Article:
The return characteristics of a portfolio with 100 per cent in equities, less 1.4 per cent for crash protection, are quite different to a portfolio with 50 per cent in equities and 50 per cent in cash (assuming equity markets annualise at 10 per cent return).
Clearly, both approaches are defensive, but their suitability depends on what problem we’re solving. The portfolio with 50 per cent cash will outperform in shallower market declines (so less than -10 per cent, when our protection is designed to engage), although we have other mechanisms in our portfolio to protect capital for these smaller moves.
We would also argue that in order to deliver equity returns, investors (including retirees) need to assume some element of market volatility. A 100 per cent capital protected strategy can only hope to deliver a cash return at best, and if it promises greater than this then be assured there are other unconsidered risks that are being assumed to deliver such a profile.
The other major advantage of our own crash protection is that it’s always on. We don’t try to time when protection is or isn’t required, meaning the portfolio has crash protection for unforeseeable ‘bumps in the night’, such as the September 2001 terrorist attacks or surprise election results like Brexit or Trump. We also consider slower burn declines, where it may take many months for damage to be wrought.
This is a key advantage of the approach – crash protection is ready and in place well before the event ever crystallises, so by the time the event is on the news and before the market even opens, our little sleeping securities are wide awake and ready to defend.
This is a critical point – it means we never need to sell a single security to reduce the risk in the portfolio. Markets react instantly to these types of news events, far quicker than anyone could ‘pull the trigger’ to sell shares (and at what price!). This has implications for tax realisations as much as for portfolio turnover.
The other key advantage of crash protection is the concept of ‘convexity’. As the market begins to get closer to targeted protection levels, the hedge securities begin increasing at a non-linear rate. In other words, for every one per cent decline, they may appreciate by two per cent. For the next one per cent decline, they may appreciate by a further three per cent.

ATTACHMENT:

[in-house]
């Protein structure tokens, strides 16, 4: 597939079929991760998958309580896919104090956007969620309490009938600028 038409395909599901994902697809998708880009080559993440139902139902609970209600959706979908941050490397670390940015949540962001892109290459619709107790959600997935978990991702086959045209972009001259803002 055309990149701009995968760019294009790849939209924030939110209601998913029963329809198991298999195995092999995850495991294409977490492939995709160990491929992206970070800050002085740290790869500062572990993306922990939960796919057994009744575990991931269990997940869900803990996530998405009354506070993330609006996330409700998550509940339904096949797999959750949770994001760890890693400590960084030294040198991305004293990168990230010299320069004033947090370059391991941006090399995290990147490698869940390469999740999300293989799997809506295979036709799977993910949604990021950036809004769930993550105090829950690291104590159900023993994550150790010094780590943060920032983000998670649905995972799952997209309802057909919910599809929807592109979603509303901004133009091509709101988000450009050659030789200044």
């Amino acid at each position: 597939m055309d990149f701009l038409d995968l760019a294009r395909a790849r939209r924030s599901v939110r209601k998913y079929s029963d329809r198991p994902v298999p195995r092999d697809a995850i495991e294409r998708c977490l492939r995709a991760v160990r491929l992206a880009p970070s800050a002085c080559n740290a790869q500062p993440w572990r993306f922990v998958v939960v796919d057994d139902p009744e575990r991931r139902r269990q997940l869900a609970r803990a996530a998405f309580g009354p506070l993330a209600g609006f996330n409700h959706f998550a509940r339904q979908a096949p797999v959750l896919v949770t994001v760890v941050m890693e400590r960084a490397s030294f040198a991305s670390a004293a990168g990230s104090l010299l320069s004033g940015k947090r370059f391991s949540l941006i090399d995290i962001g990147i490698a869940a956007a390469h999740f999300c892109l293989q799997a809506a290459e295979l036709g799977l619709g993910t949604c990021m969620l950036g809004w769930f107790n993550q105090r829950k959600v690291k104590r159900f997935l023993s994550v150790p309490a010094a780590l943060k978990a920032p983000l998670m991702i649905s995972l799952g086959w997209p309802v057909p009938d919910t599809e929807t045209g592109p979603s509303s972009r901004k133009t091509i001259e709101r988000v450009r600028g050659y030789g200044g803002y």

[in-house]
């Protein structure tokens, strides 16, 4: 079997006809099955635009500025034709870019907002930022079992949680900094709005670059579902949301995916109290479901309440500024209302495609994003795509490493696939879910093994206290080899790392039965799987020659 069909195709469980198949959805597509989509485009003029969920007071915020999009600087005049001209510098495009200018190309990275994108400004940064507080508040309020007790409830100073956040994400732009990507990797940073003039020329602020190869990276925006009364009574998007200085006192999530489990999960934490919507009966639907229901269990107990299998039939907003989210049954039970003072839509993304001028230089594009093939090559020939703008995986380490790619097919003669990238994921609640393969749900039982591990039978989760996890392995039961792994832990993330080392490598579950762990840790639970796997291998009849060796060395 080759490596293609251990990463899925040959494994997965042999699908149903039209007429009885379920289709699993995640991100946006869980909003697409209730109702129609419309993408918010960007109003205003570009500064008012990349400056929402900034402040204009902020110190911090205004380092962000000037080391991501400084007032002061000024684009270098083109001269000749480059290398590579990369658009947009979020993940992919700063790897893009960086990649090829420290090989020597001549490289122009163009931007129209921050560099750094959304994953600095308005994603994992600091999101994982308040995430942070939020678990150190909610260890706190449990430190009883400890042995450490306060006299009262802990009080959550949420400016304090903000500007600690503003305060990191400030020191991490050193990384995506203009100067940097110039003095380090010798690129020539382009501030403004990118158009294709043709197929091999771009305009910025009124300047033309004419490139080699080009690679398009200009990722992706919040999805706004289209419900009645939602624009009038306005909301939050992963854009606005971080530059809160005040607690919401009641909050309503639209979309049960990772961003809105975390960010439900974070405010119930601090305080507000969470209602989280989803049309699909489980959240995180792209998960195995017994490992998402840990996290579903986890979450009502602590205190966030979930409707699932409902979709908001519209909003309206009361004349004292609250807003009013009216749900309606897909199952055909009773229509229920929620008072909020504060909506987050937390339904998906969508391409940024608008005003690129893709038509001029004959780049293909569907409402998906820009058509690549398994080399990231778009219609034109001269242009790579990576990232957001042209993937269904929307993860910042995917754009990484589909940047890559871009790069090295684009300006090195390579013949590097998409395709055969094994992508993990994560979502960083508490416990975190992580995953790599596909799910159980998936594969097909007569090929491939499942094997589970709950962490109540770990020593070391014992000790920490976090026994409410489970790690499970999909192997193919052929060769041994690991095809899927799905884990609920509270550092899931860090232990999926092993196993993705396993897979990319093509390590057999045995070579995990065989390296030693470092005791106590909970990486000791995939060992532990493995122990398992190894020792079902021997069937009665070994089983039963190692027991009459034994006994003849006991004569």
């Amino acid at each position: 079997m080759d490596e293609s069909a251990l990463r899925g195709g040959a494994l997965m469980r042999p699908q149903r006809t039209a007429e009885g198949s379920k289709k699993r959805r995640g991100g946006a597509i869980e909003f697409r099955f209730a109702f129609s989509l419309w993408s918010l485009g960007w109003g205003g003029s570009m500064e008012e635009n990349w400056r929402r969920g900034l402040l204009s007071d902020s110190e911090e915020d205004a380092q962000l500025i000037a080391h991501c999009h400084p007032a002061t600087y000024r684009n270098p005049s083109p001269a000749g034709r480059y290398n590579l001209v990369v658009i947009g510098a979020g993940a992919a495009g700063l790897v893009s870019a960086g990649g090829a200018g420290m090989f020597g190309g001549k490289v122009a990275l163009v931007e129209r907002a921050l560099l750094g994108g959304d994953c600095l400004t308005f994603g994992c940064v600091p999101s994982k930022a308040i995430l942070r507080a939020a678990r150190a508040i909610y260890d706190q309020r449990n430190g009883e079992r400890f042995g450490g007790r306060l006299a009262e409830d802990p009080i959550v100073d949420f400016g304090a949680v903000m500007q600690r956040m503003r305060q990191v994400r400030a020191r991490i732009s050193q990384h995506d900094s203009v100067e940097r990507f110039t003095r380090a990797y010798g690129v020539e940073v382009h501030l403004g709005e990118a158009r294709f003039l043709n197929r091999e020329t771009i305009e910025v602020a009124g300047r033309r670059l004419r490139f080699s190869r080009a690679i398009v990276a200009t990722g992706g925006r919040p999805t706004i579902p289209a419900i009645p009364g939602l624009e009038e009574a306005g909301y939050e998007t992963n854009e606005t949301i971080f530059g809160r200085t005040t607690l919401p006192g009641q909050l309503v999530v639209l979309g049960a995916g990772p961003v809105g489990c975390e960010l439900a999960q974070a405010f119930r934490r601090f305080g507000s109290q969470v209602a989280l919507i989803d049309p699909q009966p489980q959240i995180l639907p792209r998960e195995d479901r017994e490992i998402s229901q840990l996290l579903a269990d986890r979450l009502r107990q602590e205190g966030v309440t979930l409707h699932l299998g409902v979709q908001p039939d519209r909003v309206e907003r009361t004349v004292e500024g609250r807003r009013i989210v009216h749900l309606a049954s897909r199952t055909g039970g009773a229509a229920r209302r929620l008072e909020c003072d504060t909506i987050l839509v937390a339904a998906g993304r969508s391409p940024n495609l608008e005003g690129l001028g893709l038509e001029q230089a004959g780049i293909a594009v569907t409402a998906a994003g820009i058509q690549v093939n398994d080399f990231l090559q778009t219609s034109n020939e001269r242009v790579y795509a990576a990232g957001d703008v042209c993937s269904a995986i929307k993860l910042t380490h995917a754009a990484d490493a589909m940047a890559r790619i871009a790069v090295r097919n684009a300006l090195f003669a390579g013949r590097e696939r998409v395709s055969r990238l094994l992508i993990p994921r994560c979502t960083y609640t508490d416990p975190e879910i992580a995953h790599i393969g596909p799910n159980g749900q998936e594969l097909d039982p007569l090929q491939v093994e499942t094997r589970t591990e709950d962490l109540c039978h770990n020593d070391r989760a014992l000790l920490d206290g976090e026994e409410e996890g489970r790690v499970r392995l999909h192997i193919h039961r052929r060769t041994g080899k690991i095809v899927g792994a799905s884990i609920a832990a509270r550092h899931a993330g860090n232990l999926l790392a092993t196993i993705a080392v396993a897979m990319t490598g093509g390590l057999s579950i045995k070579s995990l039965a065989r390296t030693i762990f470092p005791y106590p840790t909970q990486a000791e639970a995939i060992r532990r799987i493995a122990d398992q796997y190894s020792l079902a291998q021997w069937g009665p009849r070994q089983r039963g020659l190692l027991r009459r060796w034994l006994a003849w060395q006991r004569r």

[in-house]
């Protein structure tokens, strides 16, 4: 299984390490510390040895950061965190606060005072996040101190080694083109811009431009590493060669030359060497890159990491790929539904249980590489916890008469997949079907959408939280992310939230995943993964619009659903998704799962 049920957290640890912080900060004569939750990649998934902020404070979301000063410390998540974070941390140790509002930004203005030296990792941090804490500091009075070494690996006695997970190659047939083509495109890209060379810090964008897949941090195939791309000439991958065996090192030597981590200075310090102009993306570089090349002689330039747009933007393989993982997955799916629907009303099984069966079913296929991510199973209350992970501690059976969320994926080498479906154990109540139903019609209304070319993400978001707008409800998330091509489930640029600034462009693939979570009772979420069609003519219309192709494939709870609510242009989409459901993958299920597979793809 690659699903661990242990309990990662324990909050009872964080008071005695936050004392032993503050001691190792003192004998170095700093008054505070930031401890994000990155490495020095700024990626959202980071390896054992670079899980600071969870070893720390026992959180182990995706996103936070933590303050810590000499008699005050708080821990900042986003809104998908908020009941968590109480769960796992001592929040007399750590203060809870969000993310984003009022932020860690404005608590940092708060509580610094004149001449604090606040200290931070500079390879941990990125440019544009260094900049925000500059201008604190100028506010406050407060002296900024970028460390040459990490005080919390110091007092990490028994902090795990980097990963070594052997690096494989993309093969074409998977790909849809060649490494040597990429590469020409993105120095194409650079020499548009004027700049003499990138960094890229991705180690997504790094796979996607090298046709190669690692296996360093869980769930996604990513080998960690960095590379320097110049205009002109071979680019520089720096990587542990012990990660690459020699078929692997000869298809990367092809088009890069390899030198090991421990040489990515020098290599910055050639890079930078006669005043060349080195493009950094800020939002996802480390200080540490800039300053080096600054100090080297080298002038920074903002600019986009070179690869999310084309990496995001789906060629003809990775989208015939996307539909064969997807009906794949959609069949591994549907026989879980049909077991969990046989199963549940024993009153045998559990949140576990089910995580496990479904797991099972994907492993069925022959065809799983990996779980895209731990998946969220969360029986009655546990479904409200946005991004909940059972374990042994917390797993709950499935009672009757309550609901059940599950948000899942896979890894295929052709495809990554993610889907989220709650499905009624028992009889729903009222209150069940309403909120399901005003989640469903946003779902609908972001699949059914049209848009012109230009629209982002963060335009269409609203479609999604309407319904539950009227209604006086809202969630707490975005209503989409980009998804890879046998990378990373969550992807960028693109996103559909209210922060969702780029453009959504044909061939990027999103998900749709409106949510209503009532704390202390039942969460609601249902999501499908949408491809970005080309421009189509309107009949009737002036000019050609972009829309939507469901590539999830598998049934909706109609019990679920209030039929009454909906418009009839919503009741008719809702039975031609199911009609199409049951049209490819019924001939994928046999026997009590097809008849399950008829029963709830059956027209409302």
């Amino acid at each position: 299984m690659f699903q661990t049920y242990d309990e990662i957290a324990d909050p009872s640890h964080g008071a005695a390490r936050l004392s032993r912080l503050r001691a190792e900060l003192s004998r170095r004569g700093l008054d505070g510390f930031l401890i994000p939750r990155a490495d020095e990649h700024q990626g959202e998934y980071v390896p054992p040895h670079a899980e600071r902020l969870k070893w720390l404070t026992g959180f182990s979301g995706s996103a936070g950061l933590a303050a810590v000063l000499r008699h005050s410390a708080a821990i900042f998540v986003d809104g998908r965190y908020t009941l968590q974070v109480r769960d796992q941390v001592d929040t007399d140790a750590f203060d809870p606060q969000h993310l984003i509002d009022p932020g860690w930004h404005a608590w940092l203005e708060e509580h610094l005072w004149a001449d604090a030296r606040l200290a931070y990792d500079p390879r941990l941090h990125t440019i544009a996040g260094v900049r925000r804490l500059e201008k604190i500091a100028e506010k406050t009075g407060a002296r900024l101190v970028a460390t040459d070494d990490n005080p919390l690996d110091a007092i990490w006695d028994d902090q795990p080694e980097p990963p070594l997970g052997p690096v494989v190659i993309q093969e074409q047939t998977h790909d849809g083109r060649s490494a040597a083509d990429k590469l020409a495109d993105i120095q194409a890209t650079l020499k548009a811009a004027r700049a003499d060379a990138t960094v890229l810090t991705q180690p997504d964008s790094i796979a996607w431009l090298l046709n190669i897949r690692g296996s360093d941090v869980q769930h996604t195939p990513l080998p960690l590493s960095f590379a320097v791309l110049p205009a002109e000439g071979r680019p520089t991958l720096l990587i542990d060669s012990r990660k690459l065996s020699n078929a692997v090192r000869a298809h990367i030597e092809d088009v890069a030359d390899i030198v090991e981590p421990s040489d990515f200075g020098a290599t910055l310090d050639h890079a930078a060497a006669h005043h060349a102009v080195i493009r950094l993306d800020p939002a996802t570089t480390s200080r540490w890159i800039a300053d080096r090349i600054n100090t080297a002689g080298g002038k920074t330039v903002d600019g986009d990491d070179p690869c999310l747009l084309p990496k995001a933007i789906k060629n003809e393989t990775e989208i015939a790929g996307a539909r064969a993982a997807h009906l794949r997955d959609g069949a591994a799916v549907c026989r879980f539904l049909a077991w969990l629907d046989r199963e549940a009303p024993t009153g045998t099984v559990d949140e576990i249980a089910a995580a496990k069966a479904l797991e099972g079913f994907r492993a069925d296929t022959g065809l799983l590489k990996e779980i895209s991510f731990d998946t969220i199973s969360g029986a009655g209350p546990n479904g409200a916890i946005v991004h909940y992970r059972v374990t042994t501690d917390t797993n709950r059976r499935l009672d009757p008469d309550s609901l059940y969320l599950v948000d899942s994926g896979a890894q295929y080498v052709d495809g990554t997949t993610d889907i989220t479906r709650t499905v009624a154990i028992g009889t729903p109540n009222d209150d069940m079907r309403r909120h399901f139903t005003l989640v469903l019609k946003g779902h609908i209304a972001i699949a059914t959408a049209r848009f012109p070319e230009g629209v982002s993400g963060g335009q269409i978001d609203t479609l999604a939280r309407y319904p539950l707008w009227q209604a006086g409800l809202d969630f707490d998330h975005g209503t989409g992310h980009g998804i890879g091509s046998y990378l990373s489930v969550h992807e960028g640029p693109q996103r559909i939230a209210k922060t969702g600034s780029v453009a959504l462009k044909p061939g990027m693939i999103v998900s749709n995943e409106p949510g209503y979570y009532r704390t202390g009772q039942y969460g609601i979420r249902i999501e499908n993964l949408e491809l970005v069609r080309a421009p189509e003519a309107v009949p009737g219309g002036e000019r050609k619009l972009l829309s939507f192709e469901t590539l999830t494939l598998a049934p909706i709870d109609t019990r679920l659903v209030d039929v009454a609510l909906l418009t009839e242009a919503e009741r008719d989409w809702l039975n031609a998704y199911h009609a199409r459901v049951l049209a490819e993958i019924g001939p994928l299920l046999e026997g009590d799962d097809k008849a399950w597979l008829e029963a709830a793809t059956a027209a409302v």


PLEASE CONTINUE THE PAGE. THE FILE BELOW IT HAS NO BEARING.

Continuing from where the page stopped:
The worse the decline is, the more aggressively these securities increase in value. This is a very different profile to holding cash, which by its nature can only ever protect capital in a linear relationship.
Crash protection isn’t something that can be bought as a band-aid for every portfolio. It needs to be tailored to the underlying portfolio exposures, and match the risks that are present in the portfolio. Poorly designed strategies can also be more expensive and, if incorrectly positioned, can disappoint in their protective abilities.
Similar to a well-managed equity portfolio, crash protection needs to be actively managed in order to maximise its effectiveness, and you need to know when to monetise portions of the protective overlay and reposition the hedge for a changing market environment.
Crash protection isn’t for everyone. Indeed, we would argue that in a systematic form, such as we use in our fund, it isn’t required for younger investors, who have enough time to ride through market storms and average down their acquisition costs along the way.
For retirees, however, this math is completely reversed. Time is shorter, capital is more critical, and there is far less flexibility to return to work if there is a financial misstep. In a low interest rate environment, the defensive qualities of crash protection permit a retiree’s portfolio to be more fully invested, harvesting steady income streams and accessing equity rates of return, thus reducing the risk of capital erosion and critical failure.
Alastair MacLeod is managing director of Wheelhouse Partners, a Bennelong boutique.